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Bisphosphonates (BPs) are bone-avid compounds used as first-line medications for the prevention and treatment of osteoporosis. They are also used in other skeletal pathologies such as Paget's and metastatic bone disease. They effectively reduce osteoclast viability and also activity in the resorptive phase of bone remodelling and help preserve bone micro-architecture, both major determinants of bone strength and ultimately of the susceptibility to fractures. The chemically distinctive structure of each BP used in the clinic determines their unique affinity, distribution/penetration throughout the bone and their individual effects on bone geometry, micro-architecture and composition or what we call 'bone quality'. BPs have no clinically significant anabolic effects. This review will touch upon some of the components of bone quality that could be affected by the administration of BPs.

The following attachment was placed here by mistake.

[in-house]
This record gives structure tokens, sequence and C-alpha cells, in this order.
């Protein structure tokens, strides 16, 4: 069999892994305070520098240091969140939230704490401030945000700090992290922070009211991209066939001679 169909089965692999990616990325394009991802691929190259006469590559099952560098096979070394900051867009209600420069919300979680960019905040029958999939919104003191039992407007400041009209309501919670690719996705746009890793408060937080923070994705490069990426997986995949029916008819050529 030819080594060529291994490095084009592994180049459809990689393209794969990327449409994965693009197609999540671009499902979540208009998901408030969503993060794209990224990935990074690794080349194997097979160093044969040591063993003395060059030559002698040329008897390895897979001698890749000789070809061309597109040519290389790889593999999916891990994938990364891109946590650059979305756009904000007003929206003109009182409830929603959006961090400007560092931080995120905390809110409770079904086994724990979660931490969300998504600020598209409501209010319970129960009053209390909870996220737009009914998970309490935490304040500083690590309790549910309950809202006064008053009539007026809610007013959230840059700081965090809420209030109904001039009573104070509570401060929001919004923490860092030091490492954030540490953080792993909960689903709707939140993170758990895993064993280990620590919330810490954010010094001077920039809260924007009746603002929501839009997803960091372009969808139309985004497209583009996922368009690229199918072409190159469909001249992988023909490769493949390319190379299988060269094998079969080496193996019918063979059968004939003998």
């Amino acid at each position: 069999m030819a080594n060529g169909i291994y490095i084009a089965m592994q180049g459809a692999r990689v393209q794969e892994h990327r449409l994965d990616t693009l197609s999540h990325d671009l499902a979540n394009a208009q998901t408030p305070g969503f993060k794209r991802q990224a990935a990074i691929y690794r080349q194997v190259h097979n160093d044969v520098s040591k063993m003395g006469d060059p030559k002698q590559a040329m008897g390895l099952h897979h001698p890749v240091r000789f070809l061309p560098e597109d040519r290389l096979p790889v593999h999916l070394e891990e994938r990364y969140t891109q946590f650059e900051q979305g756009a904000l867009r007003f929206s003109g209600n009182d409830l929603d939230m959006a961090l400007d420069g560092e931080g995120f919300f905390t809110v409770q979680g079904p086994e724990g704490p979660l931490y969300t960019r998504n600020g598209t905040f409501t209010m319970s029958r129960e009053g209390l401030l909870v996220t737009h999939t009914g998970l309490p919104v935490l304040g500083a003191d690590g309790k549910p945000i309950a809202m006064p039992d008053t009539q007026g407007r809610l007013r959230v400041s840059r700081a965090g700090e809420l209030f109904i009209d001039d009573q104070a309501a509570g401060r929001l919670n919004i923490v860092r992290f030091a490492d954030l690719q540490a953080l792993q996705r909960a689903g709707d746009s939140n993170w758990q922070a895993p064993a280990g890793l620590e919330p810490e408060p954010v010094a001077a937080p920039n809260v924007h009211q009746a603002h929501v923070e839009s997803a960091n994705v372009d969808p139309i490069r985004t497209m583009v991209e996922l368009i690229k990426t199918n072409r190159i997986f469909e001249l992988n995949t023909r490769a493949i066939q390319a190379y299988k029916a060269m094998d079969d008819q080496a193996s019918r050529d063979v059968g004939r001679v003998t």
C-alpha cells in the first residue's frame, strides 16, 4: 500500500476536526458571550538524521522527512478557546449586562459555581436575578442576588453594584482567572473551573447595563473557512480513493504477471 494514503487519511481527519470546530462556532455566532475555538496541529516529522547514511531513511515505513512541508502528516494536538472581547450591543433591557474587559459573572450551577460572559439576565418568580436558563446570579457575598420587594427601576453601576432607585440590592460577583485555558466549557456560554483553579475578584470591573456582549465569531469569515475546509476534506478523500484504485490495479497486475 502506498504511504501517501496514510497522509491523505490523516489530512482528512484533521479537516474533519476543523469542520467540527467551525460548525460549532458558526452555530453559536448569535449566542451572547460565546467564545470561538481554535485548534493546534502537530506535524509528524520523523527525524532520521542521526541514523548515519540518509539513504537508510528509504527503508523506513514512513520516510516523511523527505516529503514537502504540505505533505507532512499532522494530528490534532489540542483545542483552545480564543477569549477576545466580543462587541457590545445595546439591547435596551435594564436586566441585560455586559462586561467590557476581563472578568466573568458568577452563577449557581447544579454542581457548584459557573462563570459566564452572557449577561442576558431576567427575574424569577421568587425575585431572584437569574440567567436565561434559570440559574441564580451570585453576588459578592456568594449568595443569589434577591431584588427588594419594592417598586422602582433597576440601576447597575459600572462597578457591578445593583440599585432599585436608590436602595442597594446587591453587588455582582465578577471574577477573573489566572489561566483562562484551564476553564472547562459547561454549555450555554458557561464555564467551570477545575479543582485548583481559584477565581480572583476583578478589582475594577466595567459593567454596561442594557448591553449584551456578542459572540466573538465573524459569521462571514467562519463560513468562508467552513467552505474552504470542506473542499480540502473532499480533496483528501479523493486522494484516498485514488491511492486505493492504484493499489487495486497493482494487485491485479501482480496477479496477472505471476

Original publication

DOI

10.1038/bonekey.2014.24

Type

Journal article

Journal

BoneKEy reports

Publication Date

01/2014

Volume

3

Addresses

Nuffield Orthopaedic Centre, Nuffield Department of Orthopaedics, Rheumatology and Musculoskeletal Diseases, The Botnar Research Center, Institute of Musculoskeletal Sciences, Oxford University , Oxford, UK.